When I left Chicago, my church family gave me this poster. 'You have to remember where you come from,' they said.
The poster, which now hangs above my desk at home, commemorates the millennium of Christianity in Ukraine. It does indeed help me think through some of the thorny issues of being in the Kyivan Church, especially on a day like this. We hear often, for example, from our Latin sisters and brothers that we Greek-Catholics and Orthodox are trapped in the bind of nationalism, as if nationalism in Roman Catholicism isn't also a problem and as if Orthodoxy was invented at the same time as the modern nation-state.
A colonized church as we are, I've heard attempts to commemorate the saints of Orthodox diasporas that don't have national churches yet. I don't think we've thought through how doing that reinforces the charge that we're a bunch of nationalists.
The theologian Cyril Hovorun reminds us that the geopolitical structures by which we imagine our ecclesial life are just scaffolds. In Orthodoxy, they have been dismantled several times, often clarifying that the church is, at its most basic, the gathering of the people of God upon whose praises the risen Lord is enthroned.
As I think about what my sisters and brothers in Chicago mean by 'where I came from,' I feel an inner consolation that this means that here, in a place that is said to be a frontier in Orthodox and Greek-Catholic diaspora, I am in a church, and a local one too. I am in the local Church of Kyiv in global form. I am an unlikely adopted child into the baptism of the Holy Equal-to-the-Apostles Volodymyr and Olha, where my politics are shaped by the extension of the witness of the Holy Passionbearers Borys and Hlib to the modern events of the Holodomor, Chornobyl, and the Maidan. I share in the Dormition spirituality of Antony and Theodosius of the Kyivan Caves.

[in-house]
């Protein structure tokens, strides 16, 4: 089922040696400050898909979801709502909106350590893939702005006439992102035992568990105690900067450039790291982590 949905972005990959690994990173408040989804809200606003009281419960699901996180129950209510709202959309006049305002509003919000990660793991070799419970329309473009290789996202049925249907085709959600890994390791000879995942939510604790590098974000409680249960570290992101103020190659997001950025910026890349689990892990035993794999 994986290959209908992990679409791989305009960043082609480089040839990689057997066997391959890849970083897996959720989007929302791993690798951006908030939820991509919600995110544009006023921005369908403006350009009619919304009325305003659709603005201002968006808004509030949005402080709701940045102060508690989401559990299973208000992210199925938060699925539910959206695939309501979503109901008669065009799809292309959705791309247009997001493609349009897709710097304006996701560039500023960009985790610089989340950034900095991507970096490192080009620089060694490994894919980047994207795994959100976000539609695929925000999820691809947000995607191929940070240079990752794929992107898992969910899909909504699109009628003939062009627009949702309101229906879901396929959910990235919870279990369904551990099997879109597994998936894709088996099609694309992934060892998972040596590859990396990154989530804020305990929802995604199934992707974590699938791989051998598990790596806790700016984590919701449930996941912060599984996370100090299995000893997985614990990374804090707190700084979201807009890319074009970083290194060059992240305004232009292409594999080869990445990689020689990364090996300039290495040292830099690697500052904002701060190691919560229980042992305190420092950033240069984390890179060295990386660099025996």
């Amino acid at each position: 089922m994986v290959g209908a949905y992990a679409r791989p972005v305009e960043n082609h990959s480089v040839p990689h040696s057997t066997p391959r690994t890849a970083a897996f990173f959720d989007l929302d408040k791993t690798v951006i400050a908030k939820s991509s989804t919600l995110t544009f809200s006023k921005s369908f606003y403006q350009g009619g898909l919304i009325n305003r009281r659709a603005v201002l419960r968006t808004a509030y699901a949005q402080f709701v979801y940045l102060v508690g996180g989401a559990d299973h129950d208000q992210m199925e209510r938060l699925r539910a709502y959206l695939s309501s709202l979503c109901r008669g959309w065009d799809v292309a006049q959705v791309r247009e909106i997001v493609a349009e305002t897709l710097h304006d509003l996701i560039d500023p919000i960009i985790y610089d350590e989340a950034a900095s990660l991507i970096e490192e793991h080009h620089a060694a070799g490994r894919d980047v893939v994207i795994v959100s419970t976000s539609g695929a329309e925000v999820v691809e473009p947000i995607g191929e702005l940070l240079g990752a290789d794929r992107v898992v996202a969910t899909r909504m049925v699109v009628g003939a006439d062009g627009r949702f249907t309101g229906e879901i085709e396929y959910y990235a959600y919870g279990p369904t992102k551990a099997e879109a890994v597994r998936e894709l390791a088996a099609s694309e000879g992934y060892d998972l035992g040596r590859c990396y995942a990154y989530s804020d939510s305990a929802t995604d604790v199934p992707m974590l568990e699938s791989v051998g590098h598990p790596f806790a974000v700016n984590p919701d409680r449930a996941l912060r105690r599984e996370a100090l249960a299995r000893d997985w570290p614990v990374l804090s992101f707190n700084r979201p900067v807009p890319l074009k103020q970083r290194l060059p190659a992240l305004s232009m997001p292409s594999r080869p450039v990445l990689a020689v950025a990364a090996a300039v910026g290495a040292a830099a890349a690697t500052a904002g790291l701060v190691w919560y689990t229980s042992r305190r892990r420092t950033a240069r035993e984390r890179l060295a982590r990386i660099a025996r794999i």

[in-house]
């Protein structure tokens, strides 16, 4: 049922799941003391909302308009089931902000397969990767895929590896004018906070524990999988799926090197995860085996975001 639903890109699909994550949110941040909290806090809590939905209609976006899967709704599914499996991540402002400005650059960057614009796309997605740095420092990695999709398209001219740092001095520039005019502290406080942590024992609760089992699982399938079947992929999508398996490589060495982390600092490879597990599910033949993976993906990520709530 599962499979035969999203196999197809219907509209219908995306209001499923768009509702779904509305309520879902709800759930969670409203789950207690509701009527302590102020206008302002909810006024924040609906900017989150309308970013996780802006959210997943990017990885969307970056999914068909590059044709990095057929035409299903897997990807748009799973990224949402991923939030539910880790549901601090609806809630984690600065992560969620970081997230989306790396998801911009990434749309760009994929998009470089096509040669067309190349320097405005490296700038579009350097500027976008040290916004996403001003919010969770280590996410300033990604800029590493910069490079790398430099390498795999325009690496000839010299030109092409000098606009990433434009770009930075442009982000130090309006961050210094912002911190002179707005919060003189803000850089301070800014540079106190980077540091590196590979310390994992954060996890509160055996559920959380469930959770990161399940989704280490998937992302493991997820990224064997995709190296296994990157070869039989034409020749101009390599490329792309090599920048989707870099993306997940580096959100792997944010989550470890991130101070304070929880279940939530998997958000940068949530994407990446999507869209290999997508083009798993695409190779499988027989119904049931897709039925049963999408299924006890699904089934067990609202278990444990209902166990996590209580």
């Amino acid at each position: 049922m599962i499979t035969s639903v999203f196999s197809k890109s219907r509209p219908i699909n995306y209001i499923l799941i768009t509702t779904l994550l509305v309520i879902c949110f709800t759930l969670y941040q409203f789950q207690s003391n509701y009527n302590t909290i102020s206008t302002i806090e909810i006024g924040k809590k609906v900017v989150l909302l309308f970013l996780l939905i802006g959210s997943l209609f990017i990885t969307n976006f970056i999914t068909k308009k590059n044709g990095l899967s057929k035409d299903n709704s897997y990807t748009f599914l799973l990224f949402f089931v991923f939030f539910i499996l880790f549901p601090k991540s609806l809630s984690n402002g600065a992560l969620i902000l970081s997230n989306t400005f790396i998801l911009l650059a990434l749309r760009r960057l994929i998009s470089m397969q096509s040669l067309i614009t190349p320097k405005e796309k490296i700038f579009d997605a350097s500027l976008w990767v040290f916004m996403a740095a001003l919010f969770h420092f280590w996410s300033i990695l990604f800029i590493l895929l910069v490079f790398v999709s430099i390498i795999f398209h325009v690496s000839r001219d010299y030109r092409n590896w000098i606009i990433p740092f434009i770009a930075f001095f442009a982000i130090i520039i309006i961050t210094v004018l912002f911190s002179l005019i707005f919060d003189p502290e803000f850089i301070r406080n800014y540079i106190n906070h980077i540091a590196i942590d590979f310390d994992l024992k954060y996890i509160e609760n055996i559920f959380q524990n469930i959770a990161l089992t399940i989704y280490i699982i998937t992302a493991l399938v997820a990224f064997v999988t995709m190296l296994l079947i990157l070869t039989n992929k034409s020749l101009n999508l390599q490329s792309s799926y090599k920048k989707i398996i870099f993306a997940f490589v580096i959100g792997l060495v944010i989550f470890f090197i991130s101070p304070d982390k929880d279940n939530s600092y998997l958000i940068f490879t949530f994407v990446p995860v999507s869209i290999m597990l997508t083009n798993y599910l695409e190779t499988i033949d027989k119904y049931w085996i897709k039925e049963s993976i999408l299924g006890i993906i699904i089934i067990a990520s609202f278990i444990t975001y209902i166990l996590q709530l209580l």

Does joining my prayers to this church make me a nationalist? I sure hope not. Here's where it is significant that it is my church in Chicago who gave me this poster. We who understand the politics of the Kyivan Church know that one of the major fault lines of our contemporary history run through the Great Schism of Chicago Avenue. And yet despite that trauma, has not so much of the richness of our spirituality come from that?
There, the Galadzas began the liturgical renewal in which I was formed, and Fr. Andriy Chirovsky started the Sheptytsky Institute. There, Frs. Pavlo Hayda and Myron Panchuk of blessed memory plumbed the depths of psychoanalysis and paved the way for our communities to be places where traumatized people are welcomed. There, we were reminded that the colonial trauma that expresses itself in nationalism is often a prayer of the heart joined to the groans of all creation for the realization of the recapitulation of Theophany in Christ our Pascha. Doesn't that just sound Catholic? No matter how deep the trauma is baked into our bodies, here in this house we sing our liturgies; the universality of our praises is a cry for healing for our universal trauma.
This is my church home, then. My place in the Body of Christ is in the Kyivan Church. May it be here that my heart, which is not lifted up to things too lofty, is quieted like a weaned child on my mother's breast.
This reflection was originally posted on Facebook.